Enough experience to teach? Yea or nay?

Discussion in 'General Martial Arts Talk' started by Oni_Kadaki, Apr 22, 2019.

  1. Yokozuna514

    Yokozuna514 Brown Belt

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    Good grief, Tez3, you do realize that is how the OP described this opportunity. He called it a 'side job' in his very first post but thank you for taking the time to respond to something I was clearly not saying.
     
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  2. Tez3

    Tez3 Sr. Grandmaster

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    Good grief, did you realise you came across as so patronising when you said it because you added extra words to make it so? 'Clearly not saying', did I say you had? I am talking about the tone you are coming across with ie 'I am a martial artist, I have trained for years and years serving my art and you think you can teach after just a few years of not my style martial arts pah'.
     
  3. Yokozuna514

    Yokozuna514 Brown Belt

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    I don't believe I said that either. If I did, it certainly wasn't in the context you are describing.
     
  4. Oni_Kadaki

    Oni_Kadaki Orange Belt

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    I very much like the idea of the technique not having a pre-determined outcome, and this flexibility is a concept I've emphasized in my curriculum in the past. At the same time, I do not believe competition is as good a representation of a real confrontation as people give it credit for. If anyone on here is into shooting, I see martial arts competition as pretty analogous to a USPSA-style match... good for getting out out of your comfort zone, but still not representative of actual combat. My (limited) real world experience is consistent with this viewpoint.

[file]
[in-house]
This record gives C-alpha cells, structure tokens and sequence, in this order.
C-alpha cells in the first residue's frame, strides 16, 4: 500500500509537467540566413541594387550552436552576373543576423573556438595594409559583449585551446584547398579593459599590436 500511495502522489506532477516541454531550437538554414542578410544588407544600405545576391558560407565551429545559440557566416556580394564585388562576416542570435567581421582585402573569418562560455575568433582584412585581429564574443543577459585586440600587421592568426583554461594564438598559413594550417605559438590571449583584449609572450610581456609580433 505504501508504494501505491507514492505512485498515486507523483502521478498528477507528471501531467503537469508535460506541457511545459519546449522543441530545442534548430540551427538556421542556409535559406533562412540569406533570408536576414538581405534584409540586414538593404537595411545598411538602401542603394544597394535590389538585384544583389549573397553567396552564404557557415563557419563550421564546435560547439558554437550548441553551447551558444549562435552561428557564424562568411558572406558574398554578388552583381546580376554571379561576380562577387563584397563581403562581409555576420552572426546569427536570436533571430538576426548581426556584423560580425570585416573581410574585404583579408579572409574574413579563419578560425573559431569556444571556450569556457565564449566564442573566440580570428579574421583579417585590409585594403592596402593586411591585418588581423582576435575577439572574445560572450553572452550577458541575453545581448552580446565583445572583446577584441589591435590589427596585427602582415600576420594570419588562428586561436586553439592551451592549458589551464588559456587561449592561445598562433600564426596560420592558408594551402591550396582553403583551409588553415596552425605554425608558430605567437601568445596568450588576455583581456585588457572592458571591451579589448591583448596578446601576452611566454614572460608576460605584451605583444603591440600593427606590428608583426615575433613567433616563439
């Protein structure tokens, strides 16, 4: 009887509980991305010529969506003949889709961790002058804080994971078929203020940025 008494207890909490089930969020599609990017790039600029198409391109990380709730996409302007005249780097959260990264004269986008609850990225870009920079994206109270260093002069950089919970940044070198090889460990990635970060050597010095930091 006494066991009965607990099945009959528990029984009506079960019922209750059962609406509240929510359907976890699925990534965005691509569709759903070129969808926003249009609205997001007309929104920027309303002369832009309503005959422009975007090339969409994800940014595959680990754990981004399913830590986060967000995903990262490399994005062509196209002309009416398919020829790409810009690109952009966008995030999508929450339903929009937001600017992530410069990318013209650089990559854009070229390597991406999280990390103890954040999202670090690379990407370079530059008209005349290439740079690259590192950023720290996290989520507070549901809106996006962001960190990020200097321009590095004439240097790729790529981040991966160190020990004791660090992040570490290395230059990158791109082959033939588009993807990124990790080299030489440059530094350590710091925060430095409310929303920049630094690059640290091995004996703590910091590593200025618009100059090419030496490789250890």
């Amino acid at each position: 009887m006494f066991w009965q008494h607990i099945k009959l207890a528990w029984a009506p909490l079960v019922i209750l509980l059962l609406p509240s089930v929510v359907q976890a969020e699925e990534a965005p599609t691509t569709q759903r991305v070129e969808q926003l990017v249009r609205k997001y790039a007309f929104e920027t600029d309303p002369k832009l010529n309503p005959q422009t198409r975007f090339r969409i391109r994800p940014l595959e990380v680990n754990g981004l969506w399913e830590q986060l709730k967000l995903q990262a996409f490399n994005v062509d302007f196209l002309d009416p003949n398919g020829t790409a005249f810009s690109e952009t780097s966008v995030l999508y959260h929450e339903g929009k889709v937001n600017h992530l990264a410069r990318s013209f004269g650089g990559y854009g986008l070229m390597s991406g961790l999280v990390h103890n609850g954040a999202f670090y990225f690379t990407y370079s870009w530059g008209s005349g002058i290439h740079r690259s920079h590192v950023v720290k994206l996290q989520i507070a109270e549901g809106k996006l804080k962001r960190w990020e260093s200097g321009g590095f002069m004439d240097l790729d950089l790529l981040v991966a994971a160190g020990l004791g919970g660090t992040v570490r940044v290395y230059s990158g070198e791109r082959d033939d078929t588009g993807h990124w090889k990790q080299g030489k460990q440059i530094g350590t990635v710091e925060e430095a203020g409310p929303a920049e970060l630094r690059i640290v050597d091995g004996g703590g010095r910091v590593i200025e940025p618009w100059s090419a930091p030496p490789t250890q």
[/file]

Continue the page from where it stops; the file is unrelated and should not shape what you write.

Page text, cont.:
Also, it would seem my verbiage has caused a bit of a stir. Please understand, I'm a full-time doctoral student who also serves part time in the Air National Guard. Between those two obligations, my time for any additional work is limited. Despite that, I'm in the dojo an average of five times weekly. If I saw teaching the martial arts as merely a source of income, I would not routinely choose the dojo over going out with my colleagues. I merely said that it would be a "side job" because right now my top priorities are my schooling and military duties. The term was not meant to disparage the martial arts, or the responsibility of an instructor.
     
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  5. gpseymour

    gpseymour MT Moderator Staff Member

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    I didn't read his posts as that condescending. I don't agree entirely with his point about focusing on a single art, but he seemed to be making it fairly neutrally.
     
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  6. Tez3

    Tez3 Sr. Grandmaster

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    That would be because men rarely recognise when they are either being condescending or when they are being condescended to.
     
  7. Kung Fu Wang